Consider an event to be a callback interface where the interface has only one method.
Only hook events you need
With events you only need to implement handlers for events you're interested in handling. In the observer interface pattern, you'd have to implement all methods in the entire interface including implementing method bodies for notification types you don't actually care about handling. In your example, you always have to implement OnFoundDirectory and OnFoundFile, even if you only care about one of these events.
Another good thing about events is you can add a new one to a particular class so that it will raise it, and you don't have to change every existing observer. Whereas if you want to add a new method to an interface, you have to go around every class that already implements that interface and implement the new method in all of them. With an event though, you only need to alter existing classes that actually want to do something in response to the new event you're adding.
The pattern is built into the language so everybody knows how to use it
Events are idiomatic, in that when you see an event, you know how to use it. With an observer interface, people often implement different ways of registering to receive notifications and hook up the observer.. with events though, once you've learnt how to register and use one (with the += operator), the rest are all the same.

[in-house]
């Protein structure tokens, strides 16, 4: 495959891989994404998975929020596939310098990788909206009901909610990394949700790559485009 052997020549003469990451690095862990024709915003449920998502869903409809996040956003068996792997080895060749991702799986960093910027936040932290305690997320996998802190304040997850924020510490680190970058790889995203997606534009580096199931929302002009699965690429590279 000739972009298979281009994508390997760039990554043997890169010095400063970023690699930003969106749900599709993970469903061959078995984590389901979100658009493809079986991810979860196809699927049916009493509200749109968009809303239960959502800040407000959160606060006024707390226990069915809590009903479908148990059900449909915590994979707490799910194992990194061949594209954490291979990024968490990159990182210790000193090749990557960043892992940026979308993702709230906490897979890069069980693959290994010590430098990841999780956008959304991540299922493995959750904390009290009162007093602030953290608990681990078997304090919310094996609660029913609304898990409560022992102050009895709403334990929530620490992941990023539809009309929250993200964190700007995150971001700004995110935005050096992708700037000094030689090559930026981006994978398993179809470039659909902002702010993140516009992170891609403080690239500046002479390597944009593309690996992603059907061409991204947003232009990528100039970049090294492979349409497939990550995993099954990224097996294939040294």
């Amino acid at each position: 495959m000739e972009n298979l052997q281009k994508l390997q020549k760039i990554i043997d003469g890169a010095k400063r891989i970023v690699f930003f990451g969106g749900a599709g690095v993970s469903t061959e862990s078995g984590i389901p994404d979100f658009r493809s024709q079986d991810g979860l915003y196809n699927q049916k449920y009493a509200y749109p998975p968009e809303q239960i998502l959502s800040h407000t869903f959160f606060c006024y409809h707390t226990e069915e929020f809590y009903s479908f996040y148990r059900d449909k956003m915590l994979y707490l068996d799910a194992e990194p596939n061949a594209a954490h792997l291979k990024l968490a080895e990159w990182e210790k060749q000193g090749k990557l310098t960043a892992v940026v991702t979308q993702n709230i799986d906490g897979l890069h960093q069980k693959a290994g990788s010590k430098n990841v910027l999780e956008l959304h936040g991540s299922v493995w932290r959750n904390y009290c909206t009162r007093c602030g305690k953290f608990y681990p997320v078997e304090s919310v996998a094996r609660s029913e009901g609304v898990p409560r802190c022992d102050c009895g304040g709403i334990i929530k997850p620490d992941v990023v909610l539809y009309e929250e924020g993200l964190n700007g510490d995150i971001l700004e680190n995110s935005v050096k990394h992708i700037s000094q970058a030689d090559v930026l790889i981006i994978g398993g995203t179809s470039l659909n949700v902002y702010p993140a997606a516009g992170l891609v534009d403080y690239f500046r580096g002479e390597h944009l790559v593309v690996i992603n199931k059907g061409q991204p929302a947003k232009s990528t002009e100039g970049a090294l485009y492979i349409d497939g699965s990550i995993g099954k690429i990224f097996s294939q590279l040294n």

Pros for interfaces
I haven't got many pros for interfaces. I guess they force someone to to implement all methods in the interface. But, you can't really force somebody to implement all those methods correctly, so I don't think there's a lot of value on this.
Some people don't like the way you have to declare a delegate type for each event. Also, standard event handlers in the .Net framework follow have these parameters: (object sender, EventArgs args). As sender doesn't specify a particular type, you have to down-cast if you want to use it. This often is fine in practice, if feels not quite right though because you're losing the protection of the static type system. But, if you implement your own events and don't follow the .Net framework convention on this, you can use the correct type so potential down-casting isn't required.